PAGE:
The eight citizens of the Brookings Tourism Marketing Advisory Committee (TMAC) got a taste of what they’re in for after they met for the first time last week to discuss everything from how often they’ll meet to what they’ll offer to the city council to lure more visitors to the city.
The eight-person committee was formed this fall after the city of Brookings and the Brookings-Harbor Chamber of Commerce ended their contract together after many years.
It includes Bob Pieper, owner of Hearth and Home; Brent Siebold, park manager at Harris Beach State Park; Jeremy Small, manager of Harbrook Jewelers in Harbor; Peter Spratt, a tax attorney and manager with the Brookings Inn and Flying Gull Restaurant; Barbara Ciramella, a realtor; Tim Patterson, owner of the Redwood Theater; and retirees Joe Willett and Candice Michel.
The TMAC is tasked with offering recommendations to the city council on how to spend the money generated – about $37,000 a year – in transient lodging taxes.
During its first meeting the group discussed its options about its mission, priorities, partnerships – even segued into details such as events and park benches.
The group did decide to ask council to hold off on a final decision to use some of the transient tax funds to redesign city hall and create a visitor’s center. Some members noted that there are three such centers already – at Harris Beach and Crissey Field state parks and at the chamber in Harbor.
The TMAC could have its work cut out for itself, depending how detailed it wants to get in spending the money. For instance, it could merely recommend to council to hire an outside firm to do the promotional work, or it could undertake everything itself.
The TMAC could task itself with defining target audiences and determining which medium in which to advertise – even opt to spend money on infrastructure to showcase the city’s charm.
“We need to look outside the box,” Michel said. “It’s people who aren’t going to Mexico, who aren’t going to Hawaii. They’re the ones who will take that trip up the Oregon coast.”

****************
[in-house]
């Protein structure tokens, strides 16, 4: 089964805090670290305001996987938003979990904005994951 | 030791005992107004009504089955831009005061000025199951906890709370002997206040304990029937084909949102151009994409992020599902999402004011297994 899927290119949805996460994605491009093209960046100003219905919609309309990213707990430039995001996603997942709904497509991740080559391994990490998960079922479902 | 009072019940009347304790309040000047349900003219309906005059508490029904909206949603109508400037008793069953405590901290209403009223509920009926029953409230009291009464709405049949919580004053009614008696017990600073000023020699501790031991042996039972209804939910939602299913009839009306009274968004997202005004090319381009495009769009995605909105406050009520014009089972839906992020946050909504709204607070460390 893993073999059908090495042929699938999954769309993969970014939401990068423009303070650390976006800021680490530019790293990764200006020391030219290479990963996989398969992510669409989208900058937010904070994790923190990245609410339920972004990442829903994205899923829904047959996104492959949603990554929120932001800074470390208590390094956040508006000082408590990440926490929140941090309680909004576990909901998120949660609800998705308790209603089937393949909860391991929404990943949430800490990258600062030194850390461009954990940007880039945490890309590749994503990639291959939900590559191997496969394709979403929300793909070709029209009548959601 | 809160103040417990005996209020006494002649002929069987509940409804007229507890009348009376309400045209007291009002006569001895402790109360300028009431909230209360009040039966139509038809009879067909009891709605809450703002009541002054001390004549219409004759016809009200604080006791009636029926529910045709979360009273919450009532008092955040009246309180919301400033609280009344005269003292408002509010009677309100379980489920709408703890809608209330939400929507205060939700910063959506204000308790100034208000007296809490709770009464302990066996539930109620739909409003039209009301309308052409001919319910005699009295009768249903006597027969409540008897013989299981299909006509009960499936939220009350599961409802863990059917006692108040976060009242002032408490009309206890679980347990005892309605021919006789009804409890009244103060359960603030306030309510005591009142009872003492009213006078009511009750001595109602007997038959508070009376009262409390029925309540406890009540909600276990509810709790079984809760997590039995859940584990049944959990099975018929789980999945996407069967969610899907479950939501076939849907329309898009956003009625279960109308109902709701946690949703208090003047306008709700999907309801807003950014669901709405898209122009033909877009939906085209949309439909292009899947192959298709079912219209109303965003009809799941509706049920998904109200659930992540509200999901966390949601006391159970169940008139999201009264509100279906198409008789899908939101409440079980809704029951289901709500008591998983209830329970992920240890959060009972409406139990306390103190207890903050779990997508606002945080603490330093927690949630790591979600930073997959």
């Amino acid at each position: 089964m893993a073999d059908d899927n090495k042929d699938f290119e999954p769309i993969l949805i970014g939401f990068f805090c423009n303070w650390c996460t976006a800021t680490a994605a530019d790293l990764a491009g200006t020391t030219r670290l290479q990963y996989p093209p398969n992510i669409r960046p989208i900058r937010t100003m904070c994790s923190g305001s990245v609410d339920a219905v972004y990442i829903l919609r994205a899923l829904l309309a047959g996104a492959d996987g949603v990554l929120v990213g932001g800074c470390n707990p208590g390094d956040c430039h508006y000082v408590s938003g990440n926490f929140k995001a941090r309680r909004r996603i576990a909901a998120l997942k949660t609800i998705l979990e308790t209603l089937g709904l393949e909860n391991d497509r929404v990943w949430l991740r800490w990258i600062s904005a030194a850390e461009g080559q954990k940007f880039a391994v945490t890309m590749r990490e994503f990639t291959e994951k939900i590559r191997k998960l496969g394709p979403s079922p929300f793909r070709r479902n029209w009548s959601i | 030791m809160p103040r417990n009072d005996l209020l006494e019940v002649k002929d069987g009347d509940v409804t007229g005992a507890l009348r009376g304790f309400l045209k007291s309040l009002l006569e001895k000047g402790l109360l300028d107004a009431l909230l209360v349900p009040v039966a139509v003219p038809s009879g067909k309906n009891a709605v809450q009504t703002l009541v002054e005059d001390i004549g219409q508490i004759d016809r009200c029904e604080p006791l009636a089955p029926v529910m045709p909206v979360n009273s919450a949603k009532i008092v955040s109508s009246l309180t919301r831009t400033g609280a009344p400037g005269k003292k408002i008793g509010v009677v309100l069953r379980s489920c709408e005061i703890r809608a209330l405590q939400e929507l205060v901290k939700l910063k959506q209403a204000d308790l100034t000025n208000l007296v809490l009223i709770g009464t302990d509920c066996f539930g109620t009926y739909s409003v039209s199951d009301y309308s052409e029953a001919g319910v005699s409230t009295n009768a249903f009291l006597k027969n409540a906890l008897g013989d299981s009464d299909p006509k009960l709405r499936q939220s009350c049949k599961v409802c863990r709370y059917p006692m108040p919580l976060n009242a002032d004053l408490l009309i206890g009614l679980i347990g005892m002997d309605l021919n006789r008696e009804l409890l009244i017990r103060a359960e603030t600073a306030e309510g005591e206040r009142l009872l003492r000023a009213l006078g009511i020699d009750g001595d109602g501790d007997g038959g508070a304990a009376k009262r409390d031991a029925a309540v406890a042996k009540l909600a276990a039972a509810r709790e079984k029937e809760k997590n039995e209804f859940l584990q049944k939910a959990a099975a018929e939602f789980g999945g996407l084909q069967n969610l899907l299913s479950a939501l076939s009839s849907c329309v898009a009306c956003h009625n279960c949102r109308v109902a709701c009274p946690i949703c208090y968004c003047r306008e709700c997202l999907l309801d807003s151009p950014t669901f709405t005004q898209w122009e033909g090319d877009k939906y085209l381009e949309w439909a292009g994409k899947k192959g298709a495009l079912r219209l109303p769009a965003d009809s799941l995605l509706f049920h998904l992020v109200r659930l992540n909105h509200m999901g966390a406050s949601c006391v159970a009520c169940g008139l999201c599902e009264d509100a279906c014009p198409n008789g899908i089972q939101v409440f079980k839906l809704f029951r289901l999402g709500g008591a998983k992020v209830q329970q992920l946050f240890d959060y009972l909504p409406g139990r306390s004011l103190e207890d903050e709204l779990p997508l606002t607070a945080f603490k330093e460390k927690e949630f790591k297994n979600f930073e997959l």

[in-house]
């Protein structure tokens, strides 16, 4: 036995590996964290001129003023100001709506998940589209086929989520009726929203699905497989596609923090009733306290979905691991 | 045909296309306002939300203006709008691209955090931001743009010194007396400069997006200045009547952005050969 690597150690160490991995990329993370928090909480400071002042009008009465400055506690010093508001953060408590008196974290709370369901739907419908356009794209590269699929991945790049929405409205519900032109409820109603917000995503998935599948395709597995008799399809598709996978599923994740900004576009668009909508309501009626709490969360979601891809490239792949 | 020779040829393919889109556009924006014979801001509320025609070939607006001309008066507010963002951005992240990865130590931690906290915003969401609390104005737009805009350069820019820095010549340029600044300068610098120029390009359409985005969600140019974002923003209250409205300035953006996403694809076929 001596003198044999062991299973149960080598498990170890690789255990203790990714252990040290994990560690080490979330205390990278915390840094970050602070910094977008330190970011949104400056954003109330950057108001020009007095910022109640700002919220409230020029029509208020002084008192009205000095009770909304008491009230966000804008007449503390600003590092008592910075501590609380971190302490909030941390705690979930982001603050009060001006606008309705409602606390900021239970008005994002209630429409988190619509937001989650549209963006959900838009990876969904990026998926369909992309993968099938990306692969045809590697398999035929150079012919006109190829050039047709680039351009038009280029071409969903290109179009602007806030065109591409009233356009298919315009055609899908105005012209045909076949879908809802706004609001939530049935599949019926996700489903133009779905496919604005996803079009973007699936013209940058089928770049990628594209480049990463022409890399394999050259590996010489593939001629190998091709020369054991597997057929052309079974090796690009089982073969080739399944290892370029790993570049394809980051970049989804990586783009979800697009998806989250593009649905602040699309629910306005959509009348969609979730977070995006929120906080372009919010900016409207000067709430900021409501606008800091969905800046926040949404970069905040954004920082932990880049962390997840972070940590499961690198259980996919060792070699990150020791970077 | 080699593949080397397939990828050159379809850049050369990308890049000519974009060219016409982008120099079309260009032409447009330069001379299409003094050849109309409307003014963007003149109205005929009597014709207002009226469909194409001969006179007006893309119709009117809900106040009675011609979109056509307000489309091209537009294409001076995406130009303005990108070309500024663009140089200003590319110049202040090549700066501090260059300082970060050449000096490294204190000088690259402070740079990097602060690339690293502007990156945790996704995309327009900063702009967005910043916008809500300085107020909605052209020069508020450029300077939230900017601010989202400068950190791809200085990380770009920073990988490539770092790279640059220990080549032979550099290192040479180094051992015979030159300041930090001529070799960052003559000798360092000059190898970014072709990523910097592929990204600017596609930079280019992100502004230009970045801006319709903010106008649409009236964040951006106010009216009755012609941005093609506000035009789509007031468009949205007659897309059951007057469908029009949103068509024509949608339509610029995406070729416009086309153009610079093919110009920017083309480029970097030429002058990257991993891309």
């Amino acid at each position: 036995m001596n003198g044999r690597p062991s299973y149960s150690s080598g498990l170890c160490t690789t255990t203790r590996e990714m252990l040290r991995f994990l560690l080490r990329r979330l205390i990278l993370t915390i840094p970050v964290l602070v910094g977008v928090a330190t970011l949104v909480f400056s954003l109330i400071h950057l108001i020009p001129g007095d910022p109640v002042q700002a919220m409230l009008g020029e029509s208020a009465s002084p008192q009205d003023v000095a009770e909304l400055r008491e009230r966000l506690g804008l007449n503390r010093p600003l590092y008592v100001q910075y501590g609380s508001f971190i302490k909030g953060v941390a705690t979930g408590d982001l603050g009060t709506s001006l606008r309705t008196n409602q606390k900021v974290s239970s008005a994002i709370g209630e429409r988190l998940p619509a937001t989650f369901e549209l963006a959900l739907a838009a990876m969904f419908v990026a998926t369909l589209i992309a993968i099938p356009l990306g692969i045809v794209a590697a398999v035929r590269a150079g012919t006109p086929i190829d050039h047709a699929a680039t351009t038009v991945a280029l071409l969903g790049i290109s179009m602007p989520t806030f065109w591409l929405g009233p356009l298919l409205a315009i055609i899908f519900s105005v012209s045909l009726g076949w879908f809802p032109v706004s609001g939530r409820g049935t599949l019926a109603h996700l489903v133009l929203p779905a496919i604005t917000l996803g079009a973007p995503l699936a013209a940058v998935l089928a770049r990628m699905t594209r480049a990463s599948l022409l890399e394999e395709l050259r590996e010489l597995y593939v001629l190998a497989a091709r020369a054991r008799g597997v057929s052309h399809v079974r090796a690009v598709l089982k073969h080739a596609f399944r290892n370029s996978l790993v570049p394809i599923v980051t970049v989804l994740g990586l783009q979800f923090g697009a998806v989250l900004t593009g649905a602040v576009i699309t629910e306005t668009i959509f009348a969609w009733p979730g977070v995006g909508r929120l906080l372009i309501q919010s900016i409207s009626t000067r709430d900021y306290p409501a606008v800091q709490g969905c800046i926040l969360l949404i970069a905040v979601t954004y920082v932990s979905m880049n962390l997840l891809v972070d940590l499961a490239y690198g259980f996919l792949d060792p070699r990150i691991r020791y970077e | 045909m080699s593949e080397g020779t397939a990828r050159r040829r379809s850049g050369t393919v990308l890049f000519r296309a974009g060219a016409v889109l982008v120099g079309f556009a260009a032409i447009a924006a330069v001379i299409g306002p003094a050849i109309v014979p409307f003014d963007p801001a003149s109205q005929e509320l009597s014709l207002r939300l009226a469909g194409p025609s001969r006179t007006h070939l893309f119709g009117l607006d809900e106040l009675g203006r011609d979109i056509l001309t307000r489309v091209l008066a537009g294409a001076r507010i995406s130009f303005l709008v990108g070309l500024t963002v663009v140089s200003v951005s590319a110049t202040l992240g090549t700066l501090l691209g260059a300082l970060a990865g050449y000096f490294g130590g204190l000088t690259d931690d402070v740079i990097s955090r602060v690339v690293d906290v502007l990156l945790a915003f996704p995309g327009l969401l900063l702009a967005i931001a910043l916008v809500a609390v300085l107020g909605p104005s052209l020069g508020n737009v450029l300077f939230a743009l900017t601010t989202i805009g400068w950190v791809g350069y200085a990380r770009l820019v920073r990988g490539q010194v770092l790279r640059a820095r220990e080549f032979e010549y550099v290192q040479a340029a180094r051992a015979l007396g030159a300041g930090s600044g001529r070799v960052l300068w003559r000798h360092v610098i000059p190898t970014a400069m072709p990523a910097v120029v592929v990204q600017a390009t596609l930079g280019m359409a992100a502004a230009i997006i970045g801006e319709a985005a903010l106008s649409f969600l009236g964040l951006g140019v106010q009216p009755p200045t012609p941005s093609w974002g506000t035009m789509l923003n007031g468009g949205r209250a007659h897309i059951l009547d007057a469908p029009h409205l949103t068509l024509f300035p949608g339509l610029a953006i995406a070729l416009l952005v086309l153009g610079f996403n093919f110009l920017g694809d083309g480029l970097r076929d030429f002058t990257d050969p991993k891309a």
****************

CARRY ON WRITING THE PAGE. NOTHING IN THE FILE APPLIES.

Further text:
And there are numerous agencies that overlap the area with which the group could work: the Southern Oregon Visitors Association, Oregon Coast Visitors Association, the Port of Brookings Harbor, state and national parks and numerous regional and statewide groups, among them.
“We need to look at partnering with our neighboring cities, but also the Port,” said Mayor Ron Hedenskog, outlining big-picture issues the group needs to know. “The Port is a significant part of tourism and promotion. The Port is the gem of our city, and we have some nice gems.”
Another element they might consider, he said, is that Bandon Dunes is reaching out to work with neighboring cities – and its proposed southern border is Brookings.
“They’ve got money,” he said. “And they’ve got tourists coming in. We should be talking with them.”
Del Norte County is reaching north to include Brookings, as well.
Hedenskog outlined the possibility of incorporating Highway 101 into the state’s Scenic Bikeways program, further exposing the recreational opportunities here.
“This is significant because of the national attention it’s getting,” Hedenskog said. “It’s a sleeper thing I think we should look at.”
There is a lot of information – surveys, demographics, visitor numbers – through which to cull, as well.
“You need to market all bases,” said Ken Bryan, president of the chamber and owner of Wild Rivers Lodge. “It’s a moving target; it’s constantly changing. I’ve got seven rooms filled tonight, and if you asked, they have five different reasons for being here. People aren’t traveling as far, but they’re still traveling.”
Bryan submitted an application to join the TMAC after the committee had been named, but was in the audience to garner information and offer ideas.
Some TMAC members indicated they wanted to work on customer service issues in town, while others were pushing for getting the “best bang for their buck” in advertising. Some talked about flower boxes and benches, while others wondered if the Port’s empty building could be transformed into a convention center.
Competition – be it from Jerry’s Rogue River Jet Boat Trips in Gold Beach or the 70-room addition to Lucky 7 Casino under development in Smith River – are also part of the equation, they agreed.
Other ideas the TMAC discussed included extending an offer to high school students to create a YouTube video about Brookings, bringing back the bears, a possible Harbor annexation and hosting athletic tournaments, among others.
“This isn’t as easy as ‘build it and they will come,’” Spratt said. “There’s already enough here for people to come to see. It’s just, do we have enough to keep them busy.”